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If you are concerned that your security program is non-compliant, you should be-because you're worried about the wrong issue.
Medical practices often ask, “Is our security program compliant?” While meant with the best of intentions, this is the wrong question to ask. The question practices should be asking is, “Is our security program operating effectively?”
“Is our security program compliant?” evidences a compliance-focused mindset that provides a minimum level of security.
Many medical practices base their cybersecurity program on government or industry frameworks, such as the Department of Commerce’s National Institute of Standards and Technology (NIST) Cybersecurity Framework, the Department of Health and Human Services’ Health Industry Cybersecurity Practices (HICP), and the Health Information Trust Alliance (HITRUST) Framework. These frameworks provide cybersecurity best practices, templates, and other resources to create cybersecurity programs.
The problem is that these frameworks are intended to apply to the broadest audience possible. They are non-customizable and apply to practices of every size, every medical specialty and subspecialty, and every configuration of technologies and software. The minimum baseline created by the framework may be sufficient for risk mitigation and compliance for some practices, but for many practices it will not be enough.
Compliance to these frameworks, therefore, leads to a check-the-box approach that provides a low level of security but fails to adequately address actual threats to a practice.
Furthermore, frameworks are static documents that cannot keep up with the constantly changing threat landscape. Identifying a new threat, evaluating it against the framework, and revising the framework to address the threat all take time. During this time practices adhering to the framework are unprotected from the threat.
Compliance-based efforts are blind to the specific business needs, potential risks, and security objectives of a practice. Taking actions merely to ensure that minimum requirements of a framework are met can lead to spending resources unnecessarily while still leaving a practice at risk.
Risk-conscious and security-aware
“Is our security program operating effectively?” promotes a risk-conscious, security-aware approach that allows a practice to customize cybersecurity efforts to ensure that measures taken are optimized and cost-effective. Risk management becomes the primary focus of the cybersecurity process, and specific security measures become secondary.
This approach recognizes that not all risks are the same. The consequences of some risks are so low they can be ignored, while the consequences of other risks are so severe they must be avoided at all costs. Adopting this approach requires a practice to identify each risk, analyze the likelihood and consequence of each risk with and without an appropriate security measure, and evaluate whether the risk is acceptable or serious enough to warrant adopting a security measure. A risk-aware approach does not eliminate the consideration of compliance, but merely treats it as another risk.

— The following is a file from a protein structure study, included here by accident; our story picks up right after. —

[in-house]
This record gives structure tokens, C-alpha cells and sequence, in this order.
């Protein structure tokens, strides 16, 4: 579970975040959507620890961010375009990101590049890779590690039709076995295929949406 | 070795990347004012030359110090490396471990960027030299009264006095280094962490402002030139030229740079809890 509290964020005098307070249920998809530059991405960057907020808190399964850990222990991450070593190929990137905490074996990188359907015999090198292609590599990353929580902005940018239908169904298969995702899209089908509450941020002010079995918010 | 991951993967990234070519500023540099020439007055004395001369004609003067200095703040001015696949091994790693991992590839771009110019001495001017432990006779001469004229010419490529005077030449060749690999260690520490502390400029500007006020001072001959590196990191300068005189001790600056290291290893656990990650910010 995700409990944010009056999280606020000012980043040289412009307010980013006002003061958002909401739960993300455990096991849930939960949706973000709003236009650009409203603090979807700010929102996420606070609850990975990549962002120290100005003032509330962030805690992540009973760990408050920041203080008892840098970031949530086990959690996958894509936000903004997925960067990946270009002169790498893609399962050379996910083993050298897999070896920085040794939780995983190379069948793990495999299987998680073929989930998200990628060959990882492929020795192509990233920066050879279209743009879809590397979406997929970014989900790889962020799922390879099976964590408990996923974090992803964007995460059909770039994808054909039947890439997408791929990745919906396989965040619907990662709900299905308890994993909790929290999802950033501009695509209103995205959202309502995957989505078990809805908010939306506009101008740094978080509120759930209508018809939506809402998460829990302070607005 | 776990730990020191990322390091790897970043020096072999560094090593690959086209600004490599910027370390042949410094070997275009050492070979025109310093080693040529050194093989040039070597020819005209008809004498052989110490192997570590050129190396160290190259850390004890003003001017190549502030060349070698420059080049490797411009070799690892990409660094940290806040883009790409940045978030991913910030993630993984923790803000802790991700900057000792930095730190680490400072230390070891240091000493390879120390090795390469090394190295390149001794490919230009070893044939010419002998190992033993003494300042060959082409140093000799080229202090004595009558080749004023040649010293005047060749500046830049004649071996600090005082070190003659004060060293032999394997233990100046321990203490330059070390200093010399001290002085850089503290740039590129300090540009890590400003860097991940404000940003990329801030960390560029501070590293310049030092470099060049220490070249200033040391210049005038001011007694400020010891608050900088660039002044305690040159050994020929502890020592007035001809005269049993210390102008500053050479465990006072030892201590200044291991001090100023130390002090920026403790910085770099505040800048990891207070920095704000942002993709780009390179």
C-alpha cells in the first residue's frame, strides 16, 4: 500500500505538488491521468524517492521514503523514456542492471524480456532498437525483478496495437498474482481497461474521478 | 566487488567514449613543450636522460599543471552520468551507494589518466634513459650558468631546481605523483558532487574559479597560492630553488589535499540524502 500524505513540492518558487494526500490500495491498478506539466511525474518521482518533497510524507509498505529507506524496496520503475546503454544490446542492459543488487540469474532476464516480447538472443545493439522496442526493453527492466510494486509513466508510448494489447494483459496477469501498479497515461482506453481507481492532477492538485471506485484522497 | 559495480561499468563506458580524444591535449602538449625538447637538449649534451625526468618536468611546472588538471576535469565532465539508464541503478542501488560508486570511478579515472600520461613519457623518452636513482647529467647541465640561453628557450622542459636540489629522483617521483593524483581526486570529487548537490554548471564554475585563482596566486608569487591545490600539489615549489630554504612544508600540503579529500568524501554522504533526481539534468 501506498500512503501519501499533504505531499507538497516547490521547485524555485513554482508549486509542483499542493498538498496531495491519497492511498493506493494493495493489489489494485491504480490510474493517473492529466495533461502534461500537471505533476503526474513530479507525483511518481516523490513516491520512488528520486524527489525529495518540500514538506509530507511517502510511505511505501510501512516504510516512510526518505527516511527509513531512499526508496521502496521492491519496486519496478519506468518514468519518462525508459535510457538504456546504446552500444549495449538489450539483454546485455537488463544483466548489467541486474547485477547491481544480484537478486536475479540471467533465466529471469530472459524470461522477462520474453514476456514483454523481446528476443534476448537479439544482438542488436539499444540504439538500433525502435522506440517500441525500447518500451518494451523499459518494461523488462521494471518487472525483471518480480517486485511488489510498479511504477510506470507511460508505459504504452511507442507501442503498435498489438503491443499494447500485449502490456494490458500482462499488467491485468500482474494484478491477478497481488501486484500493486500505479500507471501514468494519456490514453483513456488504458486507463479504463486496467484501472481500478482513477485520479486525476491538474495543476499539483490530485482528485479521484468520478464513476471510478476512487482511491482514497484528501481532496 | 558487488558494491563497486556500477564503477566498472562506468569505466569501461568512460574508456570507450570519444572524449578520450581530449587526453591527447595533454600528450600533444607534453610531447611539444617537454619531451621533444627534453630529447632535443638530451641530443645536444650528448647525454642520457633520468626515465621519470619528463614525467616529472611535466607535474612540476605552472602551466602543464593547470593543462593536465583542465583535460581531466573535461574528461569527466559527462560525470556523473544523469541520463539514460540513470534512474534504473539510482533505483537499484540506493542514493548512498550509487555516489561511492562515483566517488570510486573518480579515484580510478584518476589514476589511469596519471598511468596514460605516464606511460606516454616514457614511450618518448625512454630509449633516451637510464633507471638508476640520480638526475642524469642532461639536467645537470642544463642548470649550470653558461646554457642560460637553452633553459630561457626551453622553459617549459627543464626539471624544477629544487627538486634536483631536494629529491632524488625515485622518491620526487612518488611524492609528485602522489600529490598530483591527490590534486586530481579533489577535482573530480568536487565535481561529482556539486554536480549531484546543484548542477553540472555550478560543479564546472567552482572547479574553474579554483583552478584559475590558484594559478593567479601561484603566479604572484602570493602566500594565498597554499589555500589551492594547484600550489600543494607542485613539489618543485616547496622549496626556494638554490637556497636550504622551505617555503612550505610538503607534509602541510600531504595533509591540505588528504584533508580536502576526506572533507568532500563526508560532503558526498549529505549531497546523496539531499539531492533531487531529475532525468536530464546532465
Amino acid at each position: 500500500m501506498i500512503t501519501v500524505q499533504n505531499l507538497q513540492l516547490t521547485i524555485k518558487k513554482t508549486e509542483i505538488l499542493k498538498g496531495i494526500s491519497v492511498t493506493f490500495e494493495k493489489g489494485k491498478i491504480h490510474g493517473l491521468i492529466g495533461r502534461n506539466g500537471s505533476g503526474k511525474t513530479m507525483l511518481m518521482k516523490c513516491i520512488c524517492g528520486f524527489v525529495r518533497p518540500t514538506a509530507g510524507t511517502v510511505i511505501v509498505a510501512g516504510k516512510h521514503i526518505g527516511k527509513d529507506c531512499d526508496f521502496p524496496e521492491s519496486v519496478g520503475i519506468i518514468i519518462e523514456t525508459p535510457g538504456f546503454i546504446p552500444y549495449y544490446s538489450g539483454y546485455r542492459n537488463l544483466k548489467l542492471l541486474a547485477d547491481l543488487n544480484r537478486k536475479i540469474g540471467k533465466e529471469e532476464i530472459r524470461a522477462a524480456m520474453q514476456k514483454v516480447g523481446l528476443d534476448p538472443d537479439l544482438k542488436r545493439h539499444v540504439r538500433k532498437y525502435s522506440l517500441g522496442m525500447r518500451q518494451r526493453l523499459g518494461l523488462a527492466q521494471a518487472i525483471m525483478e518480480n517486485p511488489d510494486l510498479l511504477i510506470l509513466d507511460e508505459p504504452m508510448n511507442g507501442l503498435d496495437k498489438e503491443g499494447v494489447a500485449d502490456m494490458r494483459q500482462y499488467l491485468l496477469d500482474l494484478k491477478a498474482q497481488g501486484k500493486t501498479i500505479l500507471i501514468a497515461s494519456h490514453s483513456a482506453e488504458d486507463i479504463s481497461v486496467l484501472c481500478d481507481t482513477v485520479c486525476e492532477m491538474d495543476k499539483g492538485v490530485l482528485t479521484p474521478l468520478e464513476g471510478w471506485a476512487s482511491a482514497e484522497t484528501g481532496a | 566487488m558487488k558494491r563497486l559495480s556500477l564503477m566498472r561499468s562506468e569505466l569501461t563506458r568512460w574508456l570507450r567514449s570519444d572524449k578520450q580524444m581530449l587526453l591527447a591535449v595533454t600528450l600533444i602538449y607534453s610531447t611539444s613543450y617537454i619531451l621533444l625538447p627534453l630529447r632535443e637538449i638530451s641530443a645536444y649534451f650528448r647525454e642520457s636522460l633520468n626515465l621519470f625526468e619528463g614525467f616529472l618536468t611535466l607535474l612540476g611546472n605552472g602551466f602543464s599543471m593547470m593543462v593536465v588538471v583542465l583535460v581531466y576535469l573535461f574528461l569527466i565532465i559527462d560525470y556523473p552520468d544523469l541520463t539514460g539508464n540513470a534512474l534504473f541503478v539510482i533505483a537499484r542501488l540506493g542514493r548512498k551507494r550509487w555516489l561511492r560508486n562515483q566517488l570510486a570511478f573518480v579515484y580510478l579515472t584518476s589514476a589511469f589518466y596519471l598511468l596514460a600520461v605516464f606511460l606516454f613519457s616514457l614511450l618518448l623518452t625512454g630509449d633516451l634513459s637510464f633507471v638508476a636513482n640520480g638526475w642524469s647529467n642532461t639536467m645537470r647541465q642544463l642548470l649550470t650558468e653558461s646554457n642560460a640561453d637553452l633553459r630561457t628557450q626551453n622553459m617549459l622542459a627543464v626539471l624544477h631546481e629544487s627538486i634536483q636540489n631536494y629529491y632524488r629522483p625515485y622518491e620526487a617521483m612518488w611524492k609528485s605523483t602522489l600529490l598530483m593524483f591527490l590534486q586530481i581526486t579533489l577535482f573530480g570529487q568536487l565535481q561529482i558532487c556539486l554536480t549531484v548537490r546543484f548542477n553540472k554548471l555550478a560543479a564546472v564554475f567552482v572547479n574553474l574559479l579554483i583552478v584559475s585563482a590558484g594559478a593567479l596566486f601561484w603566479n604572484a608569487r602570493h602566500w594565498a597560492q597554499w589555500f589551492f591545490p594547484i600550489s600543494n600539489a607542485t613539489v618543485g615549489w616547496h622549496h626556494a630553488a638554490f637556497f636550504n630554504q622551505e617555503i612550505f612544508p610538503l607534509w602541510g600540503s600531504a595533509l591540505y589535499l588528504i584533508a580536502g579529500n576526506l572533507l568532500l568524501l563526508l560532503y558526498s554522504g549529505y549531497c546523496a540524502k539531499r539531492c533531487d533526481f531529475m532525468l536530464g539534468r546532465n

By focusing on risk management practice leaders can evaluate the risks associated with their infrastructure and data assets, identify the acceptable levels of risk, and pinpoint the resources available or necessary to minimize risk. It is a more encompassing view that addresses a practice’s unique risks, threats, vulnerabilities, risk tolerance, and existing and proposed security measures. It also takes into account the human element of cybersecurity since a risk-based approach must involve personnel from all areas of a practice and account for their strengths and weaknesses.
Practices with this approach have a dynamic cybersecurity program that can evolve quickly with changes to a practice’s goals and objectives, patient care, industry, technology, the threat landscape, and laws and regulations.
In the event of a breach, a risk-aware approach offers an additional benefit over a compliance-based approach. One question arising following a breach is whether the breached party met its due diligence obligation (based on industry-accepted norms or standards of care) to take appropriate actions to protect against the breach. But those norms and standard are not always clear. For cybersecurity, they may vary from industry to industry, or in the case of medical practices, from subspecialty to subspecialty. In some situations, the standard of care may not even align with industry norms. Documenting that a risk management plan was carefully considered and adopted may go further in meeting the due diligence standard than a compliance-based approach.
“Is our security program compliant?” or “Is our security program operating effectively?” One question will lead toward creating a robust set of cybersecurity controls designed to meet the specific business needs of your practice. The other will lead to adopting a one-size-fits-some regulatory or industry framework.
Which question will you ask?
Joseph E. Guimera is an attorney and founder of Guimeralaw Cybersecurity Advisory where he helps organizations plan, build, and execute cybersecurity programs. He can be reached at email@example.com.